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Who is God?

In my soul, God not only gives birth to me as His son, He gives birth to me as Himself,
and Himself as me…Our truest I is God.

Meister Eckhart

I am the fiery life of the essence of God.
Hildegard of Bingen

Whoever drinks from my mouth will become like me; I myself shall become that person, and the hidden things will be revealed to that person.
Jesus

Our external, superficial self is not eternal, not spiritual. Far from it. This self is doomed to disappear as completely as smoke from a chimney…So it is with one who has vanished into God by pure contemplation. God alone is left. He is the “I” who acts there. He is the one Who loves and knows and rejoices.
Thomas Merton

I believe these statements. I take them very seriously. And I have collected scores of similar testaments to our divinity from mystics across time and religious tradition. As a result, I think we have the wrong understanding of God.

For eons, humans have viewed God as a huge, external, and all-knowing human-like figure who rewards some, punishes others, and ignores many, and whose actions in the world often seem mysterious and inexplicable. This is the projection model of God: we humans unconsciously created the figure of God in our own image and projected this image “out there.” Worse, this belief assigns the responsibility for change onto a fictional character to whom we keep praying, hoping that this “God” will someday hear us, or do what we ask, or show us why things are the way they are, or something.

But the mystics have been telling us from the beginning that the universe is conscious and alive, everywhere saturated with the divine Presence, and that individual human consciousness is part of that Presence. In other words, we are already imbued with God’s consciousness. How could it be otherwise? As Eckhart says, “Everything that is in God is God.” So, as a teaspoon of salt can say, “I am salt,” and the cup of sugar can say, “I am sugar,” I can say, “I am God.” It doesn’t mean I am all of God or you’re not, but it does mean that in my essence I am what God is and I know that now.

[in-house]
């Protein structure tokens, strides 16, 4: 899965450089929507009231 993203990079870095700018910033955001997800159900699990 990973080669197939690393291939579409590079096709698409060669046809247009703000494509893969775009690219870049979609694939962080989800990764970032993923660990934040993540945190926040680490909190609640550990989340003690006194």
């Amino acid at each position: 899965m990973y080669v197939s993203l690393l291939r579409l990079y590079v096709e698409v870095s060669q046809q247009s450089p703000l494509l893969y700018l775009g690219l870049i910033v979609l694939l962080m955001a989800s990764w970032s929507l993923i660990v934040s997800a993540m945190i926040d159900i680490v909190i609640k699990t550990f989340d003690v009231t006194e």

What’s the moral here? We are what God is. We are the answer to our prayers. We are the love we have been searching for. When we get out of the way, when we quiet the chattering mind, the consciousness that remains, and the love that flows through it, is God, and in this consciousness the world shines sacred once again as Eden. Our work as individuals is to learn how to experience divine consciousness within ourselves. Our work as Sacred Activists is to bring this consciousness into the world.

John C. Robinson is a clinical psychologist with a second doctorate in ministry (studying with Matthew Fox), an ordained interfaith minister, the author of nine books and numerous articles on the psychology, spirituality and mysticism of the New Aging, and a frequent speaker at Conscious Aging Conferences across the country. His latest book, The Divine Human: The Final Transformation of Sacred Aging, presents a new model of God. You can learn more about John’s work at www.johnrobinson.org.

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